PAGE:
SINGER, GEORGE WASHINGTON
SINGER, GEORGE WASHINGTON (1844–1910). George Washington Singer, pioneer merchant, was born on May 24, 1844, in Ashland County, Ohio. His first occupation may have been schoolteacher. His first marriage, in 1867, was to a woman named Mary Richards with whom he had two children, a daughter Ida Sorena and a son who died as an infant. Although born a Lutheran, he joined the Quaker sect after marrying Rachel Underhill, daughter of Harvey Underhill, and subsequently Singer, his bride, and his daughter accompanied the Underhills to the new Quaker settlement of Estacado, Texas. Not long afterward Singer erected a small, one-room store near the Lubbock Lake site in Yellow House Canyon, where four military routes crossed. There he catered mostly to freighters and passing cowboys from neighboring ranches. Although some accounts attempt to date Singer's store as early as 1879, the most reliable sources place the date as 1881 or early 1882. At any rate, Singer's store was a well-known area landmark by 1885. Here the Singers handled local mail and graciously served meals to hungry passersby at their nearby home. Their oldest son, Perry, was born there in 1883, thus becoming the first white child on record to be born in Lubbock County. Subsequently three more sons and a daughter were born to them. Although a settler named De Quazy attempted to give the Singers some competition at Yellow House Canyon and was listed as Lubbock County's first official postmaster in the spring and summer of 1884, his venture apparently was short-lived. Reservation Indians from Oklahoma, as well as cowboys and other travelers were welcome to camp out around the store, which was never locked, even when Singer was away; never once did a customer betray his confidence. His flowing beard and ever-present buffalo gun made "Old Man" Singer a legend among the West Texas cowboys. In September 1882 he and his wife gave the last rites to a dying Union Civil War veteran named Harve Cannon at their home before burying him in the old Estacado cemetery. In 1886 a Mexican arrived at the Singer home while he was away, was given a meal, and then allowed to wait for him at the store. When Singer returned shortly afterward, the man suddenly peppered the house with bullets and then set the store on fire; when the flames spread to the ammunition, the building exploded, killing the arsonist. Subsequently the erroneous story arose that Singer had shot and killed the arsonist himself. The Singers almost immediately set out for Colorado City to get more lumber and provisions and rebuild their store about a half-mile from the original site. The first religious service in Lubbock County was held at Singer's store on May 24, 1890, by Rev. H. M. Bandy, a Church of Christ minister. As more settlers moved into Lubbock County, both Singer and his wife filed on their land. In 1891, after the town of Lubbock was founded, Singer moved his business to the corner of Main Street and Avenue H. Gov. James S. Hogg appointed Singer as the county's first tax collector and state official on May 1, 1891. Singer desired better educational opportunities for his children, and in November 1897 he sold his store and lot to George S. Beatty. Singer and his family moved briefly to Stark, in Neosha County, Kansas, before developing a prosperous farm near Chanute. He died on December 22, 1910, while on a visit to Urbana, Kansas, and was buried in Chanute. His widow resided there until her death in 1933. In the late 1950s Marion Maxwell (Max) Coleman, a Lubbock attorney and historian, attended a Singer family reunion in Kansas, interviewed George Singer's children, and subsequently arranged for some of them to visit the Lubbock Lake site, where a historic marker designates the location of the original store.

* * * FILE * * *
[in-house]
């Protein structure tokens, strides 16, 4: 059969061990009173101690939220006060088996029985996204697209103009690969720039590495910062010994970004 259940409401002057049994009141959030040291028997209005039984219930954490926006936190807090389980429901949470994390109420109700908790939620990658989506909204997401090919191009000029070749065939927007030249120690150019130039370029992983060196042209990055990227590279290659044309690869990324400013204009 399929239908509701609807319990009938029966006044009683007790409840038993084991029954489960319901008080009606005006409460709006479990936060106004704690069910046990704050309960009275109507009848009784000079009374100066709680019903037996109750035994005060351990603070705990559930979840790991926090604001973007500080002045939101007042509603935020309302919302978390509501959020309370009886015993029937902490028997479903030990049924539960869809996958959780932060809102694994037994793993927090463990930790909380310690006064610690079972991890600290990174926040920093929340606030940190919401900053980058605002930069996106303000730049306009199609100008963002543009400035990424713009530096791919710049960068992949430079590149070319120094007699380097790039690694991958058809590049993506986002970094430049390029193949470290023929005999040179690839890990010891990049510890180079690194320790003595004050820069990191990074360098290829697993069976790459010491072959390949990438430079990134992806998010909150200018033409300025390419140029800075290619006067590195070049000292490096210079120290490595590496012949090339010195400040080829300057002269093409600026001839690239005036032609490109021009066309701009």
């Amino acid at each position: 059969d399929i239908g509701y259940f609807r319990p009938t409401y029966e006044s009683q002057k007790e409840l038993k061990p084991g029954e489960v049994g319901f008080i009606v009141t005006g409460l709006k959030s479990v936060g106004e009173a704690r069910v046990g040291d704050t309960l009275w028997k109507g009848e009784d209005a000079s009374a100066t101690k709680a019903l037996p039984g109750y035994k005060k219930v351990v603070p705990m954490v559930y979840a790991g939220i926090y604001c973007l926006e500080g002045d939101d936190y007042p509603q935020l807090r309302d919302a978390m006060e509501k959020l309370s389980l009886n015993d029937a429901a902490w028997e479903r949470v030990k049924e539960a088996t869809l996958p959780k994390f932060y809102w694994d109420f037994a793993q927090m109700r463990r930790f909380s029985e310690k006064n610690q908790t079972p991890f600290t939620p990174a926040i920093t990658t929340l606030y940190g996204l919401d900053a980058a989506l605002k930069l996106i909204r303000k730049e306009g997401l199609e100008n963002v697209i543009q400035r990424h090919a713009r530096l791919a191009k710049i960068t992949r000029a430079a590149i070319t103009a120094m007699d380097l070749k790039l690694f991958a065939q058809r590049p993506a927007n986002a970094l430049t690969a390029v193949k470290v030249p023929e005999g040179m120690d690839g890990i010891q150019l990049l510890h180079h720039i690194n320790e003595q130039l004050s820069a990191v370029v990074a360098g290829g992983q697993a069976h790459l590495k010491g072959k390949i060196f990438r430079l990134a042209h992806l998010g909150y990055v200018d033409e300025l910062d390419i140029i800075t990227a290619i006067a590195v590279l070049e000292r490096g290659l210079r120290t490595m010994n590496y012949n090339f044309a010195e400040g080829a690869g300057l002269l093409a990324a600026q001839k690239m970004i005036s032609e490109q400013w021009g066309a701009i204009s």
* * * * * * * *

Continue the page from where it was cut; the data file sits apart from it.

Max Coleman, From Mustanger to Attorney (Lubbock, 1960). Lawrence L. Graves, ed., A History of Lubbock (Lubbock: West Texas Museum Association, 1962). William Curry Holden, Rollie Burns (Dallas: Southwest, 1932; rpt., College Station: Texas A&M University Press, 1986). Vertical File, Southwest Collection, Texas Tech University (George W. Singer, Singer's Store).
The following, adapted from the Chicago Manual of Style, 15th edition, is the preferred citation for this article.H. Allen Anderson, "SINGER, GEORGE WASHINGTON," Handbook of Texas Online (http://www.tshaonline.org/handbook/online/articles/fsi52), accessed May 23, 2013. Published by the Texas State Historical Association.